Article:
This is the second set of questions and answers reviewing the information discussed over the course of the year in the This is for you, Chad weekly column. Read the questions, and try to answer before reading. Each of these questions was answered in detail during the past year of This for you Chad articles. Please go to the White County United Way website to access full articles. http://www.whitecountyunitedway.org/lynn
Q9. What is recovery capital? Recovery capital is any resource that supports a person’s recovery. Resources can be physical (basic needs such as food, housing and transportation), human (life and employment skills, and education), social (positive, supportive relationships), and cultural (community attitudes). The more recovery capital available, the more likely an individual will be successful in maintaining recovery.
Q10. What are ACEs and how do they affect substance use? Adverse childhood experiences have long term effects on a person’s ability to cope with life. The more ACEs a child experiences, the more likely they will have negative, long-term consequences affecting physical and mental health and life expectancy. Research shows that three or more ACEs is correlated to increased substance use in later life. Preventing ACEs and providing protective factors for children plays a huge role in prevention efforts.
Q11. How does substance use affect employers? Seventy-five percent of Indiana employers report that substance abuse impacts the workplace in absenteeism, shortage of workers, negative publicity for the company, decreased productivity, increased insurance costs, accidents, and theft. Research shows that 10% of all Indiana workers have substance use disorder, and an additional 15% have family members who struggle with substance use.
Q12. What is stigma and how does it affect those involved in substance abuse? Stigma is judging and discriminating against those with substance use. It is an us-versus-them mentality. According to the US Surgeon General, Dr. Jerome Adams, stigma kills more people in substance use than anything else by keeping them isolated, alone, and out of treatment.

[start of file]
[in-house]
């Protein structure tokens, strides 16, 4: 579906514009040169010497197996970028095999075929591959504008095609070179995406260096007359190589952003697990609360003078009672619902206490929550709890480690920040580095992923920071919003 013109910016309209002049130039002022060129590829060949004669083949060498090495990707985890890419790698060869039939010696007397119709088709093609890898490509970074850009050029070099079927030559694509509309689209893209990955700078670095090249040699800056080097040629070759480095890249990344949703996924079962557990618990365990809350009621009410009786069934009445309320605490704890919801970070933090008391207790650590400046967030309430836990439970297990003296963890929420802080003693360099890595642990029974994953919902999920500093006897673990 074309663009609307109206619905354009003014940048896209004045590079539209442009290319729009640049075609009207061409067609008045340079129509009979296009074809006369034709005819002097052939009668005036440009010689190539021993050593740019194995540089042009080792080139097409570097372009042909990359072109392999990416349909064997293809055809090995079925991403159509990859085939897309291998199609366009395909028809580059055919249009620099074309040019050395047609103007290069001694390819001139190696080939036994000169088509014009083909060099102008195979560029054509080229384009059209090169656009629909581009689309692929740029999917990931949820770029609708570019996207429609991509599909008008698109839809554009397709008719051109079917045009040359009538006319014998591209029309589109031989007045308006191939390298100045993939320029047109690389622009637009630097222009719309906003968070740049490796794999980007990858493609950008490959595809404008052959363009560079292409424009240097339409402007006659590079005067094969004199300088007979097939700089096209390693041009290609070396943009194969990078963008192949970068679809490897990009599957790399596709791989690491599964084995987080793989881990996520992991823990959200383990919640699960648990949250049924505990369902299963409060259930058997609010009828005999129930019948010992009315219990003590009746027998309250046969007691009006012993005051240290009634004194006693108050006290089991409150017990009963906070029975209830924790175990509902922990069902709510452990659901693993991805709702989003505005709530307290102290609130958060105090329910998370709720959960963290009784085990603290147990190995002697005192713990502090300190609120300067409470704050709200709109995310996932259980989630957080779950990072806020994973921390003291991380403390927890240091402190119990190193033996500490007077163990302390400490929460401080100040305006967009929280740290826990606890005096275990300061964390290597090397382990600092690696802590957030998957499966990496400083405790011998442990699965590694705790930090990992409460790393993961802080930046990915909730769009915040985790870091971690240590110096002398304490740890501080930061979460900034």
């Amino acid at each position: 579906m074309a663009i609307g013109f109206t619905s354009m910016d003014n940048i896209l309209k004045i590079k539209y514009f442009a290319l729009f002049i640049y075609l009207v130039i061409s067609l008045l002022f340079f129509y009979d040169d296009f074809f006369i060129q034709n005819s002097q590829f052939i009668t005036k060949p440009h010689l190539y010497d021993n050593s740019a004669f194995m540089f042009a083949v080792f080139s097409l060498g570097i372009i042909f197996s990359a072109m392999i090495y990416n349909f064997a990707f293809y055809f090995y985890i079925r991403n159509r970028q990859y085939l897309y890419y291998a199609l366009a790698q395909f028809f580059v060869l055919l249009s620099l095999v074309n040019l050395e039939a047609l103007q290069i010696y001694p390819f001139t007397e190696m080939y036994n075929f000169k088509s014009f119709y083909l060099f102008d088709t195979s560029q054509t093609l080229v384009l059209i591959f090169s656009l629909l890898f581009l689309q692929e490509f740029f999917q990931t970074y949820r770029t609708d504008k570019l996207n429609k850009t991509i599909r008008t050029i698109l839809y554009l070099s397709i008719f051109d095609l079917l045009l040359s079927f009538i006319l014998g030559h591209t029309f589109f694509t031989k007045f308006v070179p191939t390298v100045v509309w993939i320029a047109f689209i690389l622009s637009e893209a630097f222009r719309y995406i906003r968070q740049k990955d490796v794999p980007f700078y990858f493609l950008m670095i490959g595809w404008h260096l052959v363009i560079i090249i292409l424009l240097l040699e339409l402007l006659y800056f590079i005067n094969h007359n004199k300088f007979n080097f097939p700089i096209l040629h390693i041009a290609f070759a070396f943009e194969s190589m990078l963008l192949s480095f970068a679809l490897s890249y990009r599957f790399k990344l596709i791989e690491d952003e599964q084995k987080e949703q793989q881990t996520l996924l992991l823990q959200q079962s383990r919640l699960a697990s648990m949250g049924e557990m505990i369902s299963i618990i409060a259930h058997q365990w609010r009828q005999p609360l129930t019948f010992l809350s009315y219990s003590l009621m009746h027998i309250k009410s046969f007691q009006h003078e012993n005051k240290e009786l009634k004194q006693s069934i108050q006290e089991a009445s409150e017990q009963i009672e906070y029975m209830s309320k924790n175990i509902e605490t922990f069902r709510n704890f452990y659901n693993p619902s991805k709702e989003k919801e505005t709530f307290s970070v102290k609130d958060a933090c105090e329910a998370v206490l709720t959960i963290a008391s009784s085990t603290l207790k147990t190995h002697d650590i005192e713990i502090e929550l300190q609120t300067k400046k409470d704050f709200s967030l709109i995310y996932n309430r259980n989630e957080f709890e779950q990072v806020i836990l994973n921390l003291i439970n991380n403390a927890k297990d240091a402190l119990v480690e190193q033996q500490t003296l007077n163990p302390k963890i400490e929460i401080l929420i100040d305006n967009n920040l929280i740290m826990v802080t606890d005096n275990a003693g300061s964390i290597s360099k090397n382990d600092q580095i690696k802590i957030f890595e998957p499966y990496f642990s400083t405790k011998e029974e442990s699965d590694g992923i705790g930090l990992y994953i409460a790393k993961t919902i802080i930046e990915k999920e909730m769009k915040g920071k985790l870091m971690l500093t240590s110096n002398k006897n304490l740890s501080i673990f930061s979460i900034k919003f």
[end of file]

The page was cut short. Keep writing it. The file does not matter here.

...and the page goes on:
Q 13. What is Narcan? Why is it controversial? Narcan is an opioid reversal agent that can save people from overdose. It has been credited with the recent decrease in overdose deaths. Some people object to its use, arguing that those in overdose chose their circumstances and do not deserve our help. Some people find it offensive that Narcan is freely distributed while other life-saving drugs are too expensive for some people to afford. Families of those in substance use say that dead people do not recover and Narcan keeps them alive until they are willing to accept treatment.
Q14. What can one person do? Each of us can properly dispose of unused medications to prevent illicit use, talk to our health care providers about possible alternatives to opioid pain killers, support families of those involved with substance use disorder and extend compassion to those struggling with the disease. Share the number for peer recovery coaching. No one should die because they did not know where to turn for help: 765-490-0381.
Q15. Who is Chad from “This is for you, Chad”? During my first year of AmeriCorps service, I was given the opportunity to interview inmates at the White County Jail. Many were discouraged by the negative effects of substance misuse on the entire community. One saw the only ray of hope was for people to become more aware of the realities of addiction and drug use. He believed that with more information, people could see the dangers and avoid becoming ensnared. He planted a seed of an idea, and the articles grew to explain the epidemic to the public. This is for you, Chad is a series of articles written in hopes that he is right!
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Lynn Saylor is the AmeriCorps member working with the United Against Opioid Abuse Initiative alongside the White County United Way. She is a major facilitator of the United Council on Opioids serving White County and a regular contributor to local media.